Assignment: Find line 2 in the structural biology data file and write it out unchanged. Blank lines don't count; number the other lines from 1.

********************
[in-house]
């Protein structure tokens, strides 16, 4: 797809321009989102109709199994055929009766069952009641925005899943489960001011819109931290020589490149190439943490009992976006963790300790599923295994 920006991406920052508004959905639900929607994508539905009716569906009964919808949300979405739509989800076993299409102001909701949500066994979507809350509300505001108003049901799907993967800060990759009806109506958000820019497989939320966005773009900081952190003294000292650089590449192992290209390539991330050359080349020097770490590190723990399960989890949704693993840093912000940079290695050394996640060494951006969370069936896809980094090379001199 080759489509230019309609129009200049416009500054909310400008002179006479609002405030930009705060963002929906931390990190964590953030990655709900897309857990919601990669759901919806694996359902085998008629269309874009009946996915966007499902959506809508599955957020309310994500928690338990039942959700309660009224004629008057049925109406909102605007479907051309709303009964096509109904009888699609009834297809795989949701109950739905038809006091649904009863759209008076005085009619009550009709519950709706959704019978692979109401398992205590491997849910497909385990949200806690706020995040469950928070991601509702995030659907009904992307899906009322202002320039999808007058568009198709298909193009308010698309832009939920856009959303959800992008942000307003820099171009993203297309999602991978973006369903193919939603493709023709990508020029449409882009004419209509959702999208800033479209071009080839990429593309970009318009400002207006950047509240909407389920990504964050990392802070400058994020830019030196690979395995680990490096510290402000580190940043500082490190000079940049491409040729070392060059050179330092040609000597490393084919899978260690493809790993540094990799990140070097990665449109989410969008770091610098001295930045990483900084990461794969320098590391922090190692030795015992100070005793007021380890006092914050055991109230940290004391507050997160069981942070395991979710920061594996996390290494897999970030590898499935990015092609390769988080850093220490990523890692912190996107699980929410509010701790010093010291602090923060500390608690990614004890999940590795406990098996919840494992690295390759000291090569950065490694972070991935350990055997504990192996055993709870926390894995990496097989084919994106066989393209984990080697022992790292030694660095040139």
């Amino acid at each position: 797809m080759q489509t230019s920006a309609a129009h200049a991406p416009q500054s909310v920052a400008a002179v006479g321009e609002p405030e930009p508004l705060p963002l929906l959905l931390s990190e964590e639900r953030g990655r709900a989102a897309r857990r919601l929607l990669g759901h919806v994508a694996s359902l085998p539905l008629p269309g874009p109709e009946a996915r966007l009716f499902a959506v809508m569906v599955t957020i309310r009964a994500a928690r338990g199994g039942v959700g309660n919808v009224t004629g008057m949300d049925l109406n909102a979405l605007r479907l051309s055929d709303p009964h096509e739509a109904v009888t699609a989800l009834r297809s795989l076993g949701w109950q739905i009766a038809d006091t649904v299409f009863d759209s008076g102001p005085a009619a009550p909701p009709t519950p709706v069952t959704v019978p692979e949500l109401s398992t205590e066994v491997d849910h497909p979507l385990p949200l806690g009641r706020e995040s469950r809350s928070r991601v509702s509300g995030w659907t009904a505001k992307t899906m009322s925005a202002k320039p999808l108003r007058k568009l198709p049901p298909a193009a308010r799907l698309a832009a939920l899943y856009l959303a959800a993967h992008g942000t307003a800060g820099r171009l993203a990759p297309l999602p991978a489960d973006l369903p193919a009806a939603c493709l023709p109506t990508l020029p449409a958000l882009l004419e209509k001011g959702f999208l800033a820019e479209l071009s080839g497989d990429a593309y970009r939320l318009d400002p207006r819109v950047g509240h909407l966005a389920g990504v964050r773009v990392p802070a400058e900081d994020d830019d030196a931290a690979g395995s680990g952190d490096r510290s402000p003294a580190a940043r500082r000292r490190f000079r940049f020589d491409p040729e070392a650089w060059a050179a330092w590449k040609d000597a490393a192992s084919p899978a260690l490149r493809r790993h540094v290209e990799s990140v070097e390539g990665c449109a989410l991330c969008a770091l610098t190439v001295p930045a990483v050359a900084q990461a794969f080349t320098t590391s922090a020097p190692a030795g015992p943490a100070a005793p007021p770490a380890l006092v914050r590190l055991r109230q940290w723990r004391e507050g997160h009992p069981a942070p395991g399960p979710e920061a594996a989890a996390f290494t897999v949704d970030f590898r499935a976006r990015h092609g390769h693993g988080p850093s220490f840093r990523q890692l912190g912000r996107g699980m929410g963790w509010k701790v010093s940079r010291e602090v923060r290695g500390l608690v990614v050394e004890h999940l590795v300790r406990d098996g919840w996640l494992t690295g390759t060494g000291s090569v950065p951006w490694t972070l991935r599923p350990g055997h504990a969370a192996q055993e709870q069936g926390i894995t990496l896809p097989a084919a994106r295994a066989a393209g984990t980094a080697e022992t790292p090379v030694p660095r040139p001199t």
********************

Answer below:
């Protein structure tokens, strides 16, 4: 797809321009989102109709199994055929009766069952009641925005899943489960001011819109931290020589490149190439943490009992976006963790300790599923295994 920006991406920052508004959905639900929607994508539905009716569906009964919808949300979405739509989800076993299409102001909701949500066994979507809350509300505001108003049901799907993967800060990759009806109506958000820019497989939320966005773009900081952190003294000292650089590449192992290209390539991330050359080349020097770490590190723990399960989890949704693993840093912000940079290695050394996640060494951006969370069936896809980094090379001199 080759489509230019309609129009200049416009500054909310400008002179006479609002405030930009705060963002929906931390990190964590953030990655709900897309857990919601990669759901919806694996359902085998008629269309874009009946996915966007499902959506809508599955957020309310994500928690338990039942959700309660009224004629008057049925109406909102605007479907051309709303009964096509109904009888699609009834297809795989949701109950739905038809006091649904009863759209008076005085009619009550009709519950709706959704019978692979109401398992205590491997849910497909385990949200806690706020995040469950928070991601509702995030659907009904992307899906009322202002320039999808007058568009198709298909193009308010698309832009939920856009959303959800992008942000307003820099171009993203297309999602991978973006369903193919939603493709023709990508020029449409882009004419209509959702999208800033479209071009080839990429593309970009318009400002207006950047509240909407389920990504964050990392802070400058994020830019030196690979395995680990490096510290402000580190940043500082490190000079940049491409040729070392060059050179330092040609000597490393084919899978260690493809790993540094990799990140070097990665449109989410969008770091610098001295930045990483900084990461794969320098590391922090190692030795015992100070005793007021380890006092914050055991109230940290004391507050997160069981942070395991979710920061594996996390290494897999970030590898499935990015092609390769988080850093220490990523890692912190996107699980929410509010701790010093010291602090923060500390608690990614004890999940590795406990098996919840494992690295390759000291090569950065490694972070991935350990055997504990192996055993709870926390894995990496097989084919994106066989393209984990080697022992790292030694660095040139």